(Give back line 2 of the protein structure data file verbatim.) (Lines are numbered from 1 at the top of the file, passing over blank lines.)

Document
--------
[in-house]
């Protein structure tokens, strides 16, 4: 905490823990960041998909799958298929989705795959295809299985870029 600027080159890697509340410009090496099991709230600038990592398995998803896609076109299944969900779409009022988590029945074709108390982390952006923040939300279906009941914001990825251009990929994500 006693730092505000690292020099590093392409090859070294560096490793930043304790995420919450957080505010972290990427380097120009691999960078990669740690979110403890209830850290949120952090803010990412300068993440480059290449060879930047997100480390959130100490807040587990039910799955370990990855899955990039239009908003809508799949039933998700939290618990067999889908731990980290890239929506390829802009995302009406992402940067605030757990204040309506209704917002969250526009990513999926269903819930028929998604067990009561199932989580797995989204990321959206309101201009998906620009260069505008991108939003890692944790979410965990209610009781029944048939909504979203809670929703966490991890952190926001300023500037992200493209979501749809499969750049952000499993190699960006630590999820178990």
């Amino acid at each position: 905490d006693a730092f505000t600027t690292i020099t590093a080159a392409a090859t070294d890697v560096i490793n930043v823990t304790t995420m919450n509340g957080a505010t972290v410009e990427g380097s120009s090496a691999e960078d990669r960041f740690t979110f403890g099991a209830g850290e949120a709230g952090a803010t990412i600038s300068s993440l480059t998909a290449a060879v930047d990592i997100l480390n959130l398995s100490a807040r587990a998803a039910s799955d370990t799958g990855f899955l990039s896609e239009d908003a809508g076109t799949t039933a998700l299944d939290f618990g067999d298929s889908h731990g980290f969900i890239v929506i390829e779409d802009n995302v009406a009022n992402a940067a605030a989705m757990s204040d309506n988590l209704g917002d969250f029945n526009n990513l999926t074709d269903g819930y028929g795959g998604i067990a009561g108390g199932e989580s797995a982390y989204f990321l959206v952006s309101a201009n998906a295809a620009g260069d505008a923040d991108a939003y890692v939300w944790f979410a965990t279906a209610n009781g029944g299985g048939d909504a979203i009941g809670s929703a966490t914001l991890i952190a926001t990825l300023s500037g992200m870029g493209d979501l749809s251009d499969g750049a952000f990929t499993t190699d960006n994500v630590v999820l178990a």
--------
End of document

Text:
């Protein structure tokens, strides 16, 4: 905490823990960041998909799958298929989705795959295809299985870029 600027080159890697509340410009090496099991709230600038990592398995998803896609076109299944969900779409009022988590029945074709108390982390952006923040939300279906009941914001990825251009990929994500 006693730092505000690292020099590093392409090859070294560096490793930043304790995420919450957080505010972290990427380097120009691999960078990669740690979110403890209830850290949120952090803010990412300068993440480059290449060879930047997100480390959130100490807040587990039910799955370990990855899955990039239009908003809508799949039933998700939290618990067999889908731990980290890239929506390829802009995302009406992402940067605030757990204040309506209704917002969250526009990513999926269903819930028929998604067990009561199932989580797995989204990321959206309101201009998906620009260069505008991108939003890692944790979410965990209610009781029944048939909504979203809670929703966490991890952190926001300023500037992200493209979501749809499969750049952000499993190699960006630590999820178990």